He called them telegrams. That part I could figure, the zen part was new to me. The charge, the electricity in a telegram. The urgency in it. I guess the zen part is something about things being what they are.

I tried to write a few things like that myself. Threw it all away, couldn't do it like reps.

Now I can say he was influenced by haiku, and by the Beats writing haiku. But I really like the way he found his own thing with it.

So that is one part of where my haiku begin.

I don't know where my old notebook is right now, but I memorized two of reps' telegrams. (Pretty easy to remember actually).


and this one I don't remember how the lines go exactly

telephone me
in the rice field

I enjoyed thinking about this. Don't know if it answers the question really.

Thank you.

Don Baird

"Sometimes in photography it is said that a photo taken at the peak of the action is the "decisive moment." In haiku I think it is the perceived moment." - Gary Gay

Yes, this is what I'm also inferencing - haiku are everywhere and it's the sudden moment of perception of it by me that begins my haiku.  Awareness, to me, seems first. It is awareness of the activity of all things and in specific, one activity that catches my attention that is the causal action of my writing.

Being aware of what is on my mind, what is in my environment, and what is in my imagination is key - to me.  The rest; well, that is the problem of how to write it - to portray what I experienced, felt, and understood.  Possibly for discussion down the line.
I write haiku because they're there to be written ...

storm drain
the vertical axis
of winter

Peter Yovu

Henri Cartier-Bresson, who did not coin the expression "the decisive moment" but who wrote about it as a way of helping us understand his work, took photographs with uncanny compositional qualities, juxtapositions of elements that if he had managed it not hundreds of times but only once or twice, one might say were merely serendipitous.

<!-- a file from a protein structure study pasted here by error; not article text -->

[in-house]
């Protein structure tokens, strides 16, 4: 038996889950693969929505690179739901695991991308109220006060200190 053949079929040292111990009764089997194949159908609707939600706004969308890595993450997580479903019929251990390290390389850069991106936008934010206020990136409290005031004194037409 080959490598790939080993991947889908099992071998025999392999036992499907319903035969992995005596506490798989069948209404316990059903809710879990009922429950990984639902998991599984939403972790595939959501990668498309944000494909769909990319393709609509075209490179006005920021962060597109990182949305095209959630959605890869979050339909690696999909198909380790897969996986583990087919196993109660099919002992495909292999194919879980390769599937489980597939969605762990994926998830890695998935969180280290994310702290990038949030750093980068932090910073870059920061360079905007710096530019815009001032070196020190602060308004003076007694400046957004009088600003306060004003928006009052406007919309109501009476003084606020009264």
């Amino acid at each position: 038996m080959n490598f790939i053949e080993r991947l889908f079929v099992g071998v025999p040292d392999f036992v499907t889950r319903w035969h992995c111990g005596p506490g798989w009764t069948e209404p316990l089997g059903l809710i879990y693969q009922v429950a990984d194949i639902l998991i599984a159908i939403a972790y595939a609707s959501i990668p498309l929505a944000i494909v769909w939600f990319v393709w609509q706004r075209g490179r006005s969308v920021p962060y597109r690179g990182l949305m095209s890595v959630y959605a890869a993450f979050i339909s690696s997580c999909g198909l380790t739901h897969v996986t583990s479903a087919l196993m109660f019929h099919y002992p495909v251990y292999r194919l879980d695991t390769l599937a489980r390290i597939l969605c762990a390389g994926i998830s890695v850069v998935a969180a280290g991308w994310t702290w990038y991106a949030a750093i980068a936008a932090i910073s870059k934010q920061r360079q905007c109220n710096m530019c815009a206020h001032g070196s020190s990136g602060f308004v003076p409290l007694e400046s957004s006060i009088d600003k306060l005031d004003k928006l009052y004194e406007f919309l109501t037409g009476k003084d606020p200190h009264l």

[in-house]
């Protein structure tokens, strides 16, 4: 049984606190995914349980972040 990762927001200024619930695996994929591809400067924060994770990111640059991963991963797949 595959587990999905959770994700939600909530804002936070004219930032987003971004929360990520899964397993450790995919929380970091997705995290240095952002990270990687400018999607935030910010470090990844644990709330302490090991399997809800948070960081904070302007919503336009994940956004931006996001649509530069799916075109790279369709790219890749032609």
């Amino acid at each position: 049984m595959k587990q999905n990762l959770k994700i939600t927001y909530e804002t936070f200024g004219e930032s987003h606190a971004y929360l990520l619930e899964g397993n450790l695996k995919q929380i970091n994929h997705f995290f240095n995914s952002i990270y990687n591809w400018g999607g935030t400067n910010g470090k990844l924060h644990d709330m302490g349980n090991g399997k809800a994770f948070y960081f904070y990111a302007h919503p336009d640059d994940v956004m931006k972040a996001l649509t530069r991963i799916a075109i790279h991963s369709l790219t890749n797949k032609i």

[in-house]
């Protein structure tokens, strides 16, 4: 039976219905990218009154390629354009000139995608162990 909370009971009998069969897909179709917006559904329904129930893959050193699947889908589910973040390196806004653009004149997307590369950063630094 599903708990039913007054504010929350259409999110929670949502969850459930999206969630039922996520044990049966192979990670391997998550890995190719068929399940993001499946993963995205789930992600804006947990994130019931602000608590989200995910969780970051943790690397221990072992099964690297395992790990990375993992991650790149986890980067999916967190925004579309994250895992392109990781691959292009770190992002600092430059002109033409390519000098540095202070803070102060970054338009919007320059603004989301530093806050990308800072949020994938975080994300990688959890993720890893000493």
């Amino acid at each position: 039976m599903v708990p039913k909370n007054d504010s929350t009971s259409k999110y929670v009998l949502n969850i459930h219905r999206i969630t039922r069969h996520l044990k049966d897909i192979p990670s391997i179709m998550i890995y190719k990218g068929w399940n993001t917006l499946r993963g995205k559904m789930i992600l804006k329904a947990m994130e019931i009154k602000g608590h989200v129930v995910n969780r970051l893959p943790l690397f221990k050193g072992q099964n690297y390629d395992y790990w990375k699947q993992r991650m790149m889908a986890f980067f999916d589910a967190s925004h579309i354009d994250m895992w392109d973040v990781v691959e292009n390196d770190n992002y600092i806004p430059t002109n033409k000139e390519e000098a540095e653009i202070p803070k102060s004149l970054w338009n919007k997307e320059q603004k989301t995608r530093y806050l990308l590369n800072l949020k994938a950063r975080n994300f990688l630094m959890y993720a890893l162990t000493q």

One could argue that his photographs are visual haiku, or as I like to say "they have haiku", a quality of fleetingness with a sense of the whole universe coming together at just that place at just that time, and the attendant sense that everything will be different in a moment.

Even so, the cucumber will go on cucumbering, but in a different light, and another light, and with a woodchuck thinking of taking a bite. Or me.

I will try to find some of what H C-B said about the decisive moment-- I wonder if it intersects with Garry Gay's "perceived moment".


reading these over in several sittings, getting comfortable with the various voices, seeing continuities amongst all the differences is a rather moving experience, at least for me. My preoccupation with the spaces between philosophy and poetry does not prepare me for the sudden awareness as I read of something like contentment. Each writer has struggled with the demands of this tiny poetic form, each has no illusions about the cost/ benefit ratio. Each shows a devotion that transcends the work, and yet which always returns to the work with few illusions. There is an abiding mystery in this craft.

Philip Rowland

Peter's mention of Cartier-Bresson's "decisive moment" and photographs "with uncanny compositional qualities" reminds me of Roland Barthes' idea of the "punctum" in Camera Lucida; the punctum being the piercing quality of (from a detail in) a photograph, that which "escapes" language, a quality similar, perhaps, to what the best haiku possess.

"The decisive moment" also made me think of a title of a more recent book about photography by Geoff Dyer: The Ongoing Moment (which i haven't yet read, though I've enjoyed his other books). Decisive and ongoing... seems to sum it up.

Chris Gordon

Here's the first thing I noticed.

Eve, George, Lee, Peter, Richard.

They each wrote a poem about their poetry.

All very different and compelling.